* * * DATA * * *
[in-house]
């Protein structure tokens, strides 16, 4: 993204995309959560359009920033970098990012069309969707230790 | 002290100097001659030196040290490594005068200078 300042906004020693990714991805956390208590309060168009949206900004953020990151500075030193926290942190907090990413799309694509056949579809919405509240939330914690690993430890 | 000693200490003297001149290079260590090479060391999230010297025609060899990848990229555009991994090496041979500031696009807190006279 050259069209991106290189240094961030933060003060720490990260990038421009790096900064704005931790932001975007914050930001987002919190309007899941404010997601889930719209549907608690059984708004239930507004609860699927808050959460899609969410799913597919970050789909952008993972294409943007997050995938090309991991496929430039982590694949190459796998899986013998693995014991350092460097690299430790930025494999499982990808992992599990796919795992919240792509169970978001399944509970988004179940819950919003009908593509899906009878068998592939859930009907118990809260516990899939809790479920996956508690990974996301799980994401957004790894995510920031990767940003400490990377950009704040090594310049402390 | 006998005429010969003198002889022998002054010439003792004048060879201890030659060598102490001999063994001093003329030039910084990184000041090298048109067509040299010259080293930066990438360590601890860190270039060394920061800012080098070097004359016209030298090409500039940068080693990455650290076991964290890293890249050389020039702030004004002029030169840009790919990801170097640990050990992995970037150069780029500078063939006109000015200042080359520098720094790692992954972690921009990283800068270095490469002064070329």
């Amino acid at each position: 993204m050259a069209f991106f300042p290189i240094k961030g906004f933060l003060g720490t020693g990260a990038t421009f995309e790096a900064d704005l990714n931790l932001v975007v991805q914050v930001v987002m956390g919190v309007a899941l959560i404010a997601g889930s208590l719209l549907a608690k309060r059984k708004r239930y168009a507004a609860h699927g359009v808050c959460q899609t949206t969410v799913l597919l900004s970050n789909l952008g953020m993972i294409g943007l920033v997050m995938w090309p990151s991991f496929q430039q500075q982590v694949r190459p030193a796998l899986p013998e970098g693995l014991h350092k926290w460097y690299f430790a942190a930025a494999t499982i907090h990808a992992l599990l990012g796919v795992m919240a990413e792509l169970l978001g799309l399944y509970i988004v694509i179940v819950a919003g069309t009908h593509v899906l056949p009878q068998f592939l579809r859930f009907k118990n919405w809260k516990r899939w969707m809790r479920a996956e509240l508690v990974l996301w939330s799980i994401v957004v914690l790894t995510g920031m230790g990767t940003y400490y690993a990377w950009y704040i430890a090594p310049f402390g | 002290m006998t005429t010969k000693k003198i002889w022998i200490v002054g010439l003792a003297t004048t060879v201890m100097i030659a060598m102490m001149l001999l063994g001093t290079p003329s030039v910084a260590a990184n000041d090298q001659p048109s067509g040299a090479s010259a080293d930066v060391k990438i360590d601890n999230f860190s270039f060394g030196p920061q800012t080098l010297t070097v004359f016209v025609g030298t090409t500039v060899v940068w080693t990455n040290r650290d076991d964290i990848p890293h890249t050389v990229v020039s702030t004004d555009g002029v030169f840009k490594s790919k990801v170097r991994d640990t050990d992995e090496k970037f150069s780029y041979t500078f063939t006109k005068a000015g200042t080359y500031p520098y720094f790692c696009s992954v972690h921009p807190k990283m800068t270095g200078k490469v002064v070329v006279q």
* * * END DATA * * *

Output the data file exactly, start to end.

[in-house]
């Protein structure tokens, strides 16, 4: 993204995309959560359009920033970098990012069309969707230790 | 002290100097001659030196040290490594005068200078 300042906004020693990714991805956390208590309060168009949206900004953020990151500075030193926290942190907090990413799309694509056949579809919405509240939330914690690993430890 | 000693200490003297001149290079260590090479060391999230010297025609060899990848990229555009991994090496041979500031696009807190006279 050259069209991106290189240094961030933060003060720490990260990038421009790096900064704005931790932001975007914050930001987002919190309007899941404010997601889930719209549907608690059984708004239930507004609860699927808050959460899609969410799913597919970050789909952008993972294409943007997050995938090309991991496929430039982590694949190459796998899986013998693995014991350092460097690299430790930025494999499982990808992992599990796919795992919240792509169970978001399944509970988004179940819950919003009908593509899906009878068998592939859930009907118990809260516990899939809790479920996956508690990974996301799980994401957004790894995510920031990767940003400490990377950009704040090594310049402390 | 006998005429010969003198002889022998002054010439003792004048060879201890030659060598102490001999063994001093003329030039910084990184000041090298048109067509040299010259080293930066990438360590601890860190270039060394920061800012080098070097004359016209030298090409500039940068080693990455650290076991964290890293890249050389020039702030004004002029030169840009790919990801170097640990050990992995970037150069780029500078063939006109000015200042080359520098720094790692992954972690921009990283800068270095490469002064070329």
């Amino acid at each position: 993204m050259a069209f991106f300042p290189i240094k961030g906004f933060l003060g720490t020693g990260a990038t421009f995309e790096a900064d704005l990714n931790l932001v975007v991805q914050v930001v987002m956390g919190v309007a899941l959560i404010a997601g889930s208590l719209l549907a608690k309060r059984k708004r239930y168009a507004a609860h699927g359009v808050c959460q899609t949206t969410v799913l597919l900004s970050n789909l952008g953020m993972i294409g943007l920033v997050m995938w090309p990151s991991f496929q430039q500075q982590v694949r190459p030193a796998l899986p013998e970098g693995l014991h350092k926290w460097y690299f430790a942190a930025a494999t499982i907090h990808a992992l599990l990012g796919v795992m919240a990413e792509l169970l978001g799309l399944y509970i988004v694509i179940v819950a919003g069309t009908h593509v899906l056949p009878q068998f592939l579809r859930f009907k118990n919405w809260k516990r899939w969707m809790r479920a996956e509240l508690v990974l996301w939330s799980i994401v957004v914690l790894t995510g920031m230790g990767t940003y400490y690993a990377w950009y704040i430890a090594p310049f402390g | 002290m006998t005429t010969k000693k003198i002889w022998i200490v002054g010439l003792a003297t004048t060879v201890m100097i030659a060598m102490m001149l001999l063994g001093t290079p003329s030039v910084a260590a990184n000041d090298q001659p048109s067509g040299a090479s010259a080293d930066v060391k990438i360590d601890n999230f860190s270039f060394g030196p920061q800012t080098l010297t070097v004359f016209v025609g030298t090409t500039v060899v940068w080693t990455n040290r650290d076991d964290i990848p890293h890249t050389v990229v020039s702030t004004d555009g002029v030169f840009k490594s790919k990801v170097r991994d640990t050990d992995e090496k970037f150069s780029y041979t500078f063939t006109k005068a000015g200042t080359y500031p520098y720094f790692c696009s992954v972690h921009p807190k990283m800068t270095g200078k490469v002064v070329v006279q």